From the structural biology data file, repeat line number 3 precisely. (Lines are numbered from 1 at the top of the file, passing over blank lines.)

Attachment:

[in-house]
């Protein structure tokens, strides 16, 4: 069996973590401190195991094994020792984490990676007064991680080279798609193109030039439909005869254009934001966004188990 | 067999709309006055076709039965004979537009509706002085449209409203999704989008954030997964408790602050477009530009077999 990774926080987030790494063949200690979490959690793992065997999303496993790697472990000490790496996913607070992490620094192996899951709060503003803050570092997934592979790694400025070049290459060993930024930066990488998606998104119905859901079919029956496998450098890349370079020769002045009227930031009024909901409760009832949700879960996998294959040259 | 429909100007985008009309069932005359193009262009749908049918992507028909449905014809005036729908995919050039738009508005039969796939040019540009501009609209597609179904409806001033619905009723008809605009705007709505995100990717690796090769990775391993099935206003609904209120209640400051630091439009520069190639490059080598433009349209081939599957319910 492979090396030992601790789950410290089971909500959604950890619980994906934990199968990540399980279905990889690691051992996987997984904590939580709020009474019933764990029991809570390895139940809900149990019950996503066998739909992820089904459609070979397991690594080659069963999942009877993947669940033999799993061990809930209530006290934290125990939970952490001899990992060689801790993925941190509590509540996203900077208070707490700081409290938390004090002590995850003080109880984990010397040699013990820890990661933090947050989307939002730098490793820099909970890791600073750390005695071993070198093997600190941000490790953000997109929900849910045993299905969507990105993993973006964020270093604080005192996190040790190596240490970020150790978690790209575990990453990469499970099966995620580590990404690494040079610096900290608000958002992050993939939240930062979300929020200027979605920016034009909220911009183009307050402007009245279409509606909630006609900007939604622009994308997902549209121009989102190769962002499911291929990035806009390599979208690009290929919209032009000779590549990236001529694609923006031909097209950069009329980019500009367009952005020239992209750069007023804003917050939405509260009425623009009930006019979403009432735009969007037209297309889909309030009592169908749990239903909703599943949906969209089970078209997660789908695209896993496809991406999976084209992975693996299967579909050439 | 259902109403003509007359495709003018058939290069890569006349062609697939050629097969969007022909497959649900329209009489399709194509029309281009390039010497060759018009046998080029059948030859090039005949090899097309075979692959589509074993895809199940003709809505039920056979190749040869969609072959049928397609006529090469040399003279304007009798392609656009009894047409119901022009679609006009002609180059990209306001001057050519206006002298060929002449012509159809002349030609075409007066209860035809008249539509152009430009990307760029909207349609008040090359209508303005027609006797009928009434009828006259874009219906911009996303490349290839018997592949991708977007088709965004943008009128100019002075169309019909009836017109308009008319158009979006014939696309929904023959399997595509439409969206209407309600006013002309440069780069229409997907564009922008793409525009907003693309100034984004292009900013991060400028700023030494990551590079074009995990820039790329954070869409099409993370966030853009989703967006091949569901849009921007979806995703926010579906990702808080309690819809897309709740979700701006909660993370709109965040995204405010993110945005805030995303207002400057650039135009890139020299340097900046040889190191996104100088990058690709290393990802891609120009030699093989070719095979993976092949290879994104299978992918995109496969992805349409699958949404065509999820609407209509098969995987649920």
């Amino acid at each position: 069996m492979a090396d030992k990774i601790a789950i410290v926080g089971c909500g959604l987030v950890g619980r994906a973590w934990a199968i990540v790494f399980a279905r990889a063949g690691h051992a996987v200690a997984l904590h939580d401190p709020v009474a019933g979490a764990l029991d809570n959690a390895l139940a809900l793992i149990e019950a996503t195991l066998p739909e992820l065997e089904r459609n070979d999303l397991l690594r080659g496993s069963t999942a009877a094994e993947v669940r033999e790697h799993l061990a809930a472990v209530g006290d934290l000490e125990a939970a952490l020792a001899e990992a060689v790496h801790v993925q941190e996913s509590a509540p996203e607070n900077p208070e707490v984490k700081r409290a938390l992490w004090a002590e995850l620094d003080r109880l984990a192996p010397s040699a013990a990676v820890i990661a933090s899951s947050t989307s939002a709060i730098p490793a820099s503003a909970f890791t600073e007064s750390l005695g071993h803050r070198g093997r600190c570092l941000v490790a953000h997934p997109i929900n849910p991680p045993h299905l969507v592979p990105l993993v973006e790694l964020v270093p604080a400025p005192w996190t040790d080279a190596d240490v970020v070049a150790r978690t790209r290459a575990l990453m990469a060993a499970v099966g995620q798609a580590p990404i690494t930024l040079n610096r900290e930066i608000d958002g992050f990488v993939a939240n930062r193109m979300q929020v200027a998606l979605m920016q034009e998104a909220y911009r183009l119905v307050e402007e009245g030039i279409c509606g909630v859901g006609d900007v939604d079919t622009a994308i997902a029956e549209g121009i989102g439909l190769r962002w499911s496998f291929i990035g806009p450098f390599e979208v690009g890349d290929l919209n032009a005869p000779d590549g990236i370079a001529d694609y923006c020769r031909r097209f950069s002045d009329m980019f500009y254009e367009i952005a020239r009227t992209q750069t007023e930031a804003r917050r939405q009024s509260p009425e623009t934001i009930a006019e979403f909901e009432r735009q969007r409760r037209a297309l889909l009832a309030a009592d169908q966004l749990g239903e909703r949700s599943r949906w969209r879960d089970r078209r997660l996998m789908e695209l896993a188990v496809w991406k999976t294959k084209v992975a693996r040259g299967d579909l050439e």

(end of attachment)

């Amino acid at each position: 069996m492979a090396d030992k990774i601790a789950i410290v926080g089971c909500g959604l987030v950890g619980r994906a973590w934990a199968i990540v790494f399980a279905r990889a063949g690691h051992a996987v200690a997984l904590h939580d401190p709020v009474a019933g979490a764990l029991d809570n959690a390895l139940a809900l793992i149990e019950a996503t195991l066998p739909e992820l065997e089904r459609n070979d999303l397991l690594r080659g496993s069963t999942a009877a094994e993947v669940r033999e790697h799993l061990a809930a472990v209530g006290d934290l000490e125990a939970a952490l020792a001899e990992a060689v790496h801790v993925q941190e996913s509590a509540p996203e607070n900077p208070e707490v984490k700081r409290a938390l992490w004090a002590e995850l620094d003080r109880l984990a192996p010397s040699a013990a990676v820890i990661a933090s899951s947050t989307s939002a709060i730098p490793a820099s503003a909970f890791t600073e007064s750390l005695g071993h803050r070198g093997r600190c570092l941000v490790a953000h997934p997109i929900n849910p991680p045993h299905l969507v592979p990105l993993v973006e790694l964020v270093p604080a400025p005192w996190t040790d080279a190596d240490v970020v070049a150790r978690t790209r290459a575990l990453m990469a060993a499970v099966g995620q798609a580590p990404i690494t930024l040079n610096r900290e930066i608000d958002g992050f990488v993939a939240n930062r193109m979300q929020v200027a998606l979605m920016q034009e998104a909220y911009r183009l119905v307050e402007e009245g030039i279409c509606g909630v859901g006609d900007v939604d079919t622009a994308i997902a029956e549209g121009i989102g439909l190769r962002w499911s496998f291929i990035g806009p450098f390599e979208v690009g890349d290929l919209n032009a005869p000779d590549g990236i370079a001529d694609y923006c020769r031909r097209f950069s002045d009329m980019f500009y254009e367009i952005a020239r009227t992209q750069t007023e930031a804003r917050r939405q009024s509260p009425e623009t934001i009930a006019e979403f909901e009432r735009q969007r409760r037209a297309l889909l009832a309030a009592d169908q966004l749990g239903e909703r949700s599943r949906w969209r879960d089970r078209r997660l996998m789908e695209l896993a188990v496809w991406k999976t294959k084209v992975a693996r040259g299967d579909l050439e």